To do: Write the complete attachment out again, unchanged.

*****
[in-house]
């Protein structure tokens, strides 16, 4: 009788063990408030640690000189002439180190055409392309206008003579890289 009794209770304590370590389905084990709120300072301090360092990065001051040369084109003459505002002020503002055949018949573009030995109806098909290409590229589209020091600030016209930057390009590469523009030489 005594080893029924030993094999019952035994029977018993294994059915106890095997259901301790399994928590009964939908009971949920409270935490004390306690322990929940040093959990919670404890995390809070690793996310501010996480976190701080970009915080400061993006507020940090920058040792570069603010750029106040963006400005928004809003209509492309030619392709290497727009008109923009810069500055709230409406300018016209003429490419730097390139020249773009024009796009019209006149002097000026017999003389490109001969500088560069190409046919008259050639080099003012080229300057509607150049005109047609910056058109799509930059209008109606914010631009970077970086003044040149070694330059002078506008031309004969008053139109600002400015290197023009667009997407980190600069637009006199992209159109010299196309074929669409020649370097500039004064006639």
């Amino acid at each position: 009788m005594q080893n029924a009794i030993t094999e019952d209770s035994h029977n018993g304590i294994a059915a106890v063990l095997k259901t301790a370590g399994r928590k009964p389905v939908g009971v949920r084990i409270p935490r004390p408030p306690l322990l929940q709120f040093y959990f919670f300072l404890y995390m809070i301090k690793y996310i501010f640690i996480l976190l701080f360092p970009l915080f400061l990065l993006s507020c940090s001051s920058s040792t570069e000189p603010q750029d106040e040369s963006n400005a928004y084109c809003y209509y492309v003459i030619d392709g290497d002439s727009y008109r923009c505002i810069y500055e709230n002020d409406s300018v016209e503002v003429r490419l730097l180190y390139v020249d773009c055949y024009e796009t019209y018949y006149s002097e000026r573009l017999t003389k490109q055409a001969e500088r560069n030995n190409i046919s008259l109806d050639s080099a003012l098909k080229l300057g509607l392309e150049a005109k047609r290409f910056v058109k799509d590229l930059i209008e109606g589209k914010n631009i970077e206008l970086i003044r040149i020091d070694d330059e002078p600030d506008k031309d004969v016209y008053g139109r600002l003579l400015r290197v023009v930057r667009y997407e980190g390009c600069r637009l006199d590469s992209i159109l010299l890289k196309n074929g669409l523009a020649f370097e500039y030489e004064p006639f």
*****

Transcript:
[in-house]
């Protein structure tokens, strides 16, 4: 009788063990408030640690000189002439180190055409392309206008003579890289 009794209770304590370590389905084990709120300072301090360092990065001051040369084109003459505002002020503002055949018949573009030995109806098909290409590229589209020091600030016209930057390009590469523009030489 005594080893029924030993094999019952035994029977018993294994059915106890095997259901301790399994928590009964939908009971949920409270935490004390306690322990929940040093959990919670404890995390809070690793996310501010996480976190701080970009915080400061993006507020940090920058040792570069603010750029106040963006400005928004809003209509492309030619392709290497727009008109923009810069500055709230409406300018016209003429490419730097390139020249773009024009796009019209006149002097000026017999003389490109001969500088560069190409046919008259050639080099003012080229300057509607150049005109047609910056058109799509930059209008109606914010631009970077970086003044040149070694330059002078506008031309004969008053139109600002400015290197023009667009997407980190600069637009006199992209159109010299196309074929669409020649370097500039004064006639």
């Amino acid at each position: 009788m005594q080893n029924a009794i030993t094999e019952d209770s035994h029977n018993g304590i294994a059915a106890v063990l095997k259901t301790a370590g399994r928590k009964p389905v939908g009971v949920r084990i409270p935490r004390p408030p306690l322990l929940q709120f040093y959990f919670f300072l404890y995390m809070i301090k690793y996310i501010f640690i996480l976190l701080f360092p970009l915080f400061l990065l993006s507020c940090s001051s920058s040792t570069e000189p603010q750029d106040e040369s963006n400005a928004y084109c809003y209509y492309v003459i030619d392709g290497d002439s727009y008109r923009c505002i810069y500055e709230n002020d409406s300018v016209e503002v003429r490419l730097l180190y390139v020249d773009c055949y024009e796009t019209y018949y006149s002097e000026r573009l017999t003389k490109q055409a001969e500088r560069n030995n190409i046919s008259l109806d050639s080099a003012l098909k080229l300057g509607l392309e150049a005109k047609r290409f910056v058109k799509d590229l930059i209008e109606g589209k914010n631009i970077e206008l970086i003044r040149i020091d070694d330059e002078p600030d506008k031309d004969v016209y008053g139109r600002l003579l400015r290197v023009v930057r667009y997407e980190g390009c600069r637009l006199d590469s992209i159109l010299l890289k196309n074929g669409l523009a020649f370097e500039y030489e004064p006639f």